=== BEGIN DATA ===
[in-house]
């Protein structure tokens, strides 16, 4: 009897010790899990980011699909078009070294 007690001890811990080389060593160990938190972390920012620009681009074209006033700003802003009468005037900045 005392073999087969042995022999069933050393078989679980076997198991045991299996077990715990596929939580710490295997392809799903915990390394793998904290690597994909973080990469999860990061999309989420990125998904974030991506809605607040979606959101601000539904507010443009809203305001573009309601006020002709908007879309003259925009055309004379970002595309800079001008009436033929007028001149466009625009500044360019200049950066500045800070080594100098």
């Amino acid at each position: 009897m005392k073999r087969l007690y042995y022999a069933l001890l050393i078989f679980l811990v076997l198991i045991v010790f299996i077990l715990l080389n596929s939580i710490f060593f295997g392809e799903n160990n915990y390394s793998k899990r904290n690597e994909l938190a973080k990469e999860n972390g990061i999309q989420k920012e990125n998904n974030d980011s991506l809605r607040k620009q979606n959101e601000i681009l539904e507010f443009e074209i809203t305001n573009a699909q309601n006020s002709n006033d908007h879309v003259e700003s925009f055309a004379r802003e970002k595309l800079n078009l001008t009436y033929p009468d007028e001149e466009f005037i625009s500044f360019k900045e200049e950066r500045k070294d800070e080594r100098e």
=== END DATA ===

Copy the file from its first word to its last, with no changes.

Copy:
[in-house]
């Protein structure tokens, strides 16, 4: 009897010790899990980011699909078009070294 007690001890811990080389060593160990938190972390920012620009681009074209006033700003802003009468005037900045 005392073999087969042995022999069933050393078989679980076997198991045991299996077990715990596929939580710490295997392809799903915990390394793998904290690597994909973080990469999860990061999309989420990125998904974030991506809605607040979606959101601000539904507010443009809203305001573009309601006020002709908007879309003259925009055309004379970002595309800079001008009436033929007028001149466009625009500044360019200049950066500045800070080594100098």
């Amino acid at each position: 009897m005392k073999r087969l007690y042995y022999a069933l001890l050393i078989f679980l811990v076997l198991i045991v010790f299996i077990l715990l080389n596929s939580i710490f060593f295997g392809e799903n160990n915990y390394s793998k899990r904290n690597e994909l938190a973080k990469e999860n972390g990061i999309q989420k920012e990125n998904n974030d980011s991506l809605r607040k620009q979606n959101e601000i681009l539904e507010f443009e074209i809203t305001n573009a699909q309601n006020s002709n006033d908007h879309v003259e700003s925009f055309a004379r802003e970002k595309l800079n078009l001008t009436y033929p009468d007028e001149e466009f005037i625009s500044f360019k900045e200049e950066r500045k070294d800070e080594r100098e």